A friend sent us a link to the latest retreading of the influence of occult theory and practice on 60/70’s rock music. No surprises here. The usual suspects are trotted out – The Beatles, Rolling Stone, Led Zeppelin, etc. The usual connections and accusations are made. And is often is the case with these things — the essay starts out with its strongest case the Beatles’s interest in such matters and goes downhill from there. The most notable part of this piece is a fairly even handed bit of biography of Aleister Crowley; it’s not flattering but acknowledges his many strengths and achievements while pointing out his numerous character flaws. If you’ve read books like Gary Lachman’s “Turn Off Your Mind” or Peter Berbegal’s “Season of the Witch” this article will be old news from stem to stern. But if not — while it’s certainly not definitive, doesn’t dig very deep and eventually winds up including the most tenuous of occult references, it’s a reasonable starting point for noting the influence the occult DID have on rock music. It would appear finally that outside of Jimmy Page (and methinks Paul McCartney) that most of the artists profiled were merely paying occultism lip-service at a time when it was ultra-fashionable. I do wish these surveys actually did the research to actually make their case, or disprove it authoritatively. This is light weekend reading.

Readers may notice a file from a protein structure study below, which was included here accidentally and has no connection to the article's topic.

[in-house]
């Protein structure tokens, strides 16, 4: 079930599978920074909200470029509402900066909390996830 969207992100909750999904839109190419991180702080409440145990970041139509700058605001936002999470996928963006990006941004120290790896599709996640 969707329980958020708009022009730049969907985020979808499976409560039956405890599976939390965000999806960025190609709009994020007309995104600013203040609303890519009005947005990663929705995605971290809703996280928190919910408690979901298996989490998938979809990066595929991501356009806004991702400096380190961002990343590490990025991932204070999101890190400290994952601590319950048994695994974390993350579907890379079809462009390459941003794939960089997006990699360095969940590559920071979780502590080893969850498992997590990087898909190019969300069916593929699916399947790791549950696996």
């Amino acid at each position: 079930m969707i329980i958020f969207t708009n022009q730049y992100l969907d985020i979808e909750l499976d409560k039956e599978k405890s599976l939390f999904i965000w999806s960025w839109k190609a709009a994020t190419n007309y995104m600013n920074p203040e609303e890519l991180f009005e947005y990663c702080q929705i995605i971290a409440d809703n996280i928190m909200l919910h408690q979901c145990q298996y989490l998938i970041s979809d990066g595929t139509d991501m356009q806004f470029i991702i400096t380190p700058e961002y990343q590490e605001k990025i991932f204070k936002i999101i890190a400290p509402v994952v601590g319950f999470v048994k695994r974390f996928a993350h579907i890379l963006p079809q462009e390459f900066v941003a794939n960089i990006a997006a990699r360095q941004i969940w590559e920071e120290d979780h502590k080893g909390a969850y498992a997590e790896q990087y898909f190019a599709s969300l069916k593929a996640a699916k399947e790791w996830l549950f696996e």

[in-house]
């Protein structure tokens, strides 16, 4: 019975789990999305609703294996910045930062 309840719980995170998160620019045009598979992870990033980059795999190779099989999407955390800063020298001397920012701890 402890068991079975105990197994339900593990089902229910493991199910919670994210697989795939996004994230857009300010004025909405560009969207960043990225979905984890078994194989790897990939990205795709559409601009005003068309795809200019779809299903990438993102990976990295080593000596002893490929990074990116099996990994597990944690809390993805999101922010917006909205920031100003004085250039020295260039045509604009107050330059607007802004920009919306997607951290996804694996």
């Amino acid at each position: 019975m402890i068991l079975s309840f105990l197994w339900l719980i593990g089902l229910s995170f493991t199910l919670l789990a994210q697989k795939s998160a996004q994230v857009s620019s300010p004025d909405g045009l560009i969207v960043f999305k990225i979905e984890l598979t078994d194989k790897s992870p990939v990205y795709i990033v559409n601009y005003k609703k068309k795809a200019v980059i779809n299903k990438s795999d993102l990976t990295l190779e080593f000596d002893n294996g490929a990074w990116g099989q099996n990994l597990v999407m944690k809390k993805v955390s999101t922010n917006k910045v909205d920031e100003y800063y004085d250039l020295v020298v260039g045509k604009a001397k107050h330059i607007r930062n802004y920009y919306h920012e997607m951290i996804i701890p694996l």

(P.S. Paul McCartney would be a good subject to pursue and show a substantial connection — he’s still dropping references to “Magic with a ‘k'” when talking to Rolling Stone.)